I remember when I wrote my first lines of code. I was a freshman in college, and I had signed up for the introductory computer science course on a whim after choosing my practical career-advancing courses: writing, chemistry, poetry, and go. I had never really thought about programming as something you could do, even though my dad was an engineer, and it’s not like my high school offered any programming courses. At first it seemed boring, abstract. String string = new String(“This is a string.”); – Okay, so what? But by the end of the semester, there was an exercise to code a bit of logic inside a graphical simulation of rabbit and fox populations. I finished the assignment and then added zombies. The infection spread. Chaos reigned. I was hooked. Programming was actually more creative than my creative writing class–I was making something out of pure imagination, and it was cool! But most of my classmates failed the intro course. It seemed like programming was just too difficult, too geeky. The year after mine, the entire college graduated only three computer science majors (out of 700 grads), and they had been coding from an early age. Was it something you just have to start learning early, like a foreign language? If so, why had I already had like sixteen years’ worth of math classes, four years of Latin, and zero minutes of coding? Virtually no one uses multivariable calculus. Everyone uses computers. Fast forward to today, and everything is changing. Eighteen countries and dozens of US states and school districts are scrambling to offer computer science classes across K12, with everyone else soon to follow. In a world where computers outnumber humans and virtually none of us speak their language, we want our kids to become native speakers of code. Soon everyone will have the opportunity I wish I’d had when I was eleven. Yet we haven’t really changed how we teach computer science. Kids don’t think that coding is for them–especially girls and minorities. They try it, and it’s either boring or difficult or both, and they give up. A third of undergraduates taking Introduction to Computer Science courses fail. Sometimes we give students training wheels in the form of visual block-based programming, but when the training wheels come off and they switch to real code, learners often quit in frustration in that moment when they think they can't code at all. At CodeCombat, we realized that learning programming doesn’t have to be hard or boring. We’ve created a coding game that kids love and that happens to teach kids computer science. 97% of kids play video games, so when you make a great game, it can reach everyone–especially low-performing students, girls, and minorities, who have been underrepresented in computer science. Students playing CodeCombat spend almost all their time coding, so they learn much faster than if they were listening to lectures or reading lessons. It’s more like learning a language–give the player and the computer something to talk about (the game), and the conversation flows as fluency builds. We’ve spent the last three years figuring out how to make a great programming game. Along the way, we became one of the fastest-growing open source projects ever, were translated by the community into five programming languages and fifty spoken languages, and kindled a love for coding in over five million players. Meanwhile, teachers were constantly asking us how they could use CodeCombat in their classrooms to serve as their computer science curriculum. We set to work creating a clasroom version of CodeCombat, something that teachers with no prior programming experience could use to offer a full year’s computer science course. Today, it’s here. After an extensive beta period tested with thousands of teachers and more than 25,000 students, we’re launching the CodeCombat classroom curriculum. Designed for students in grades 3-12, our courses cover more real-world programming and computer science concepts than any other curriculum, even teaching 85% of the material from the first two Stanford undergraduate computer science courses for computer science majors (plus many things they don’t cover). And we’re just getting started. To help us implement our vision of how computer science should be taught, we’ve raised a seed round from Third Kind Venture Capital, Andreessen Horowitz and Allen & Company. I particularly want to thank Shana Fisher, Managing Director at 3KVC and board member at a16z, for her bold advice and expert guidance. This funding allows us to focus on CodeCombat’s classroom offerings, bringing the best computer science education in the world to all schools and districts. This is the way that kids should learn to code. This is the game that I wished I’d had when I was in school. Programming is a basic skill that everyone should have, but more than that, it’s a beautiful art where you can build anything you can imagine. And as our students grow up learning the language of code, they are going to be native speakers. I can’t wait to see what they create. >> Comment on this Post · Like this Post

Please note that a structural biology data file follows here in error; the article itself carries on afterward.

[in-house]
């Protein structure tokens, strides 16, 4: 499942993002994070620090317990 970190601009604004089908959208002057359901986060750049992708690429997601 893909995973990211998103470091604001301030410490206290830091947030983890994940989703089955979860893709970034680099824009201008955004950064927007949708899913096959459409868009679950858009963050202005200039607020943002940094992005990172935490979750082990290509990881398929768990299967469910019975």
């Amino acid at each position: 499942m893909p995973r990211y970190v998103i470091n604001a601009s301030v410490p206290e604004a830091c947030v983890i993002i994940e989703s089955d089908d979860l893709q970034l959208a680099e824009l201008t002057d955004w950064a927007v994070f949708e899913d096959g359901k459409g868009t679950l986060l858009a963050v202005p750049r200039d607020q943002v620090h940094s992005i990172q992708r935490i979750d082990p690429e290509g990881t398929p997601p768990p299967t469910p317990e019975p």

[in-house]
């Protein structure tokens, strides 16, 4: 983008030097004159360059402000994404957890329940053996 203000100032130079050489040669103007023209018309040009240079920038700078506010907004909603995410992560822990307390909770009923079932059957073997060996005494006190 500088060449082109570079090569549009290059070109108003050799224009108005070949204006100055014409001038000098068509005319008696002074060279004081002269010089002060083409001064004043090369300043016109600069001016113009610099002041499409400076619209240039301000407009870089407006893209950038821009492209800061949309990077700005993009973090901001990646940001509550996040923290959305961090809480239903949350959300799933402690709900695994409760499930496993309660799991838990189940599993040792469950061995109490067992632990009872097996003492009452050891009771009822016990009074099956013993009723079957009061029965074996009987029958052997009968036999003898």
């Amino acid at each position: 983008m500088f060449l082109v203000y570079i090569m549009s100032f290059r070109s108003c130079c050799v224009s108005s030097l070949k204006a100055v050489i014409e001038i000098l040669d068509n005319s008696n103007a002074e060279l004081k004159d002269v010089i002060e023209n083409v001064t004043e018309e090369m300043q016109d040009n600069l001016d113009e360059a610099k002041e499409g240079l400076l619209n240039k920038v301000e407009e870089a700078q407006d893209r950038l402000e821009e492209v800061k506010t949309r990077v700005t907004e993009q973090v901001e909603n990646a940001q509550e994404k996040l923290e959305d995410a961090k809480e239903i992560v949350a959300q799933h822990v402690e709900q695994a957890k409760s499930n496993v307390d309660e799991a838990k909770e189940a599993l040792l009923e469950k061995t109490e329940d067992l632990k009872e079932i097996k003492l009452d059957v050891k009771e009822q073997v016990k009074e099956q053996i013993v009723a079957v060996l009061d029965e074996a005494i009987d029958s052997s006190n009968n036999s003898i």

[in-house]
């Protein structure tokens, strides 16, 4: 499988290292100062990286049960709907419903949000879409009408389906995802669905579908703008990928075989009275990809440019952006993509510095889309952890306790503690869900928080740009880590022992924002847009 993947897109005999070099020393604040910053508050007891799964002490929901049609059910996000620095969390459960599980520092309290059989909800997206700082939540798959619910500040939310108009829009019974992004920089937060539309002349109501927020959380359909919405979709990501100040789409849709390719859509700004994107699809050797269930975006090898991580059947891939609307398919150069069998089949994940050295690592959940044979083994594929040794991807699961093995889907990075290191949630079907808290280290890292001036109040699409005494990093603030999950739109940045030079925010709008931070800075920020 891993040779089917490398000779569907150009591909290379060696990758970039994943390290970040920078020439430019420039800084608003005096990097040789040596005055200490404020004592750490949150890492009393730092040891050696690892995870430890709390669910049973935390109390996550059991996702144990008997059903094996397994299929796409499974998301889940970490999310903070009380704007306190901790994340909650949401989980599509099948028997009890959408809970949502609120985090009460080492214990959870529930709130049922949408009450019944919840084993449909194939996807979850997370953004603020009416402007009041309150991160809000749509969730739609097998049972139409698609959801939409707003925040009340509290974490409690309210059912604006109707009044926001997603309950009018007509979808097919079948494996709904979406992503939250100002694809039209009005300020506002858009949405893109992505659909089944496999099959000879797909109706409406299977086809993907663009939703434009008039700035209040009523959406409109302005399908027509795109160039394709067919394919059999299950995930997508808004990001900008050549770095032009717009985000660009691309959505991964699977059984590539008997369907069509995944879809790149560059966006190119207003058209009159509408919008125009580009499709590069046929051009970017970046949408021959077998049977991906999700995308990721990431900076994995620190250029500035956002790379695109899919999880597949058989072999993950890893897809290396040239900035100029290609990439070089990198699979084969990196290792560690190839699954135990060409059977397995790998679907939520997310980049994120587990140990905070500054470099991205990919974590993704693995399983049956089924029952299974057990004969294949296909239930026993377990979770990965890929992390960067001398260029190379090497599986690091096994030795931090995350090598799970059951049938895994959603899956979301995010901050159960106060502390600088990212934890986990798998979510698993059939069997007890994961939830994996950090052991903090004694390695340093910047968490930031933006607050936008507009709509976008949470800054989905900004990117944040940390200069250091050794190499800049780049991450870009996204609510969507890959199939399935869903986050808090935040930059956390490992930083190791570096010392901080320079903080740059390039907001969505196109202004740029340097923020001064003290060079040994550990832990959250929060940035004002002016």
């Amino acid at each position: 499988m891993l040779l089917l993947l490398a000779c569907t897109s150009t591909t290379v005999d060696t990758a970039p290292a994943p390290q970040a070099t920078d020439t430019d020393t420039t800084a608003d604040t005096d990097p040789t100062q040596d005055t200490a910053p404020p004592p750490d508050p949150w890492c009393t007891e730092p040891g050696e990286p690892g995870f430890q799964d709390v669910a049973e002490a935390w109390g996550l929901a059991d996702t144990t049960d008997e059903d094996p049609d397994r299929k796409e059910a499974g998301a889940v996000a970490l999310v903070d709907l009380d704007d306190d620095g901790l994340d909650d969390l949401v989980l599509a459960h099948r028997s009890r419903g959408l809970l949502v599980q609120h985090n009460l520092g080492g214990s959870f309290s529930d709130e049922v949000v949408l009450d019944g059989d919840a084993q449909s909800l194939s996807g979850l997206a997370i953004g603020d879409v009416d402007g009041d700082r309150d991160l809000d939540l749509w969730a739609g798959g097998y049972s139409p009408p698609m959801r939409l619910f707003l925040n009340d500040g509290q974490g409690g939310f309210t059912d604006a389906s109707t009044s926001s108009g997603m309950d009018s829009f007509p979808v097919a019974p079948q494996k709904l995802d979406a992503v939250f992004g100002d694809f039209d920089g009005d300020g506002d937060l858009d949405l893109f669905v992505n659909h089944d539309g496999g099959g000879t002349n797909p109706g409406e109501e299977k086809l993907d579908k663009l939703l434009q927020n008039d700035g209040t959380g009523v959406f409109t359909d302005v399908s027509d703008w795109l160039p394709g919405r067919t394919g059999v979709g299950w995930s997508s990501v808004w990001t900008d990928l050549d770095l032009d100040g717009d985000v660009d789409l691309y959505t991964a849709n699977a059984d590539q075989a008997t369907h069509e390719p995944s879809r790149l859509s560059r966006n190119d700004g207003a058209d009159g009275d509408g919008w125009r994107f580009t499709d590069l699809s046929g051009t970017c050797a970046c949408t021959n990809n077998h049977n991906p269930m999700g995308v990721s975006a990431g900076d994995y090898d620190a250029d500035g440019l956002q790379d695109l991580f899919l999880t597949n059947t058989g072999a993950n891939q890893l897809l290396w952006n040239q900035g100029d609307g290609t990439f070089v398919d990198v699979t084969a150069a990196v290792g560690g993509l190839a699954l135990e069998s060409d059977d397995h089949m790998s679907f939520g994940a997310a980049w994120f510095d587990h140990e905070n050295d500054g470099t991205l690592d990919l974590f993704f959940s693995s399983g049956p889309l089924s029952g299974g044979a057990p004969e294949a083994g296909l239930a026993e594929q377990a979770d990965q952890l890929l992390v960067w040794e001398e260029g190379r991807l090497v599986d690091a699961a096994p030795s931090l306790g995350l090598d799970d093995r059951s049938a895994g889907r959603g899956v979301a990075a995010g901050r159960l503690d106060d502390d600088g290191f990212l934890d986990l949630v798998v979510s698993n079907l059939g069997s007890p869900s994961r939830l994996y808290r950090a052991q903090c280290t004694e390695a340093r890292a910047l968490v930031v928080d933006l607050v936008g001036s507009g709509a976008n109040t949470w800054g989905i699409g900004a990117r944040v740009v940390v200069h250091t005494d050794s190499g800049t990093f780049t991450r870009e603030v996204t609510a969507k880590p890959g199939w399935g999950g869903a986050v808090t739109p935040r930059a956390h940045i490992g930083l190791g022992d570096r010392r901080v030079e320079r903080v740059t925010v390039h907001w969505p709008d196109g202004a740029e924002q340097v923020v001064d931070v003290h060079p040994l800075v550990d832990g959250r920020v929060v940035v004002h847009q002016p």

News — May 2nd 2016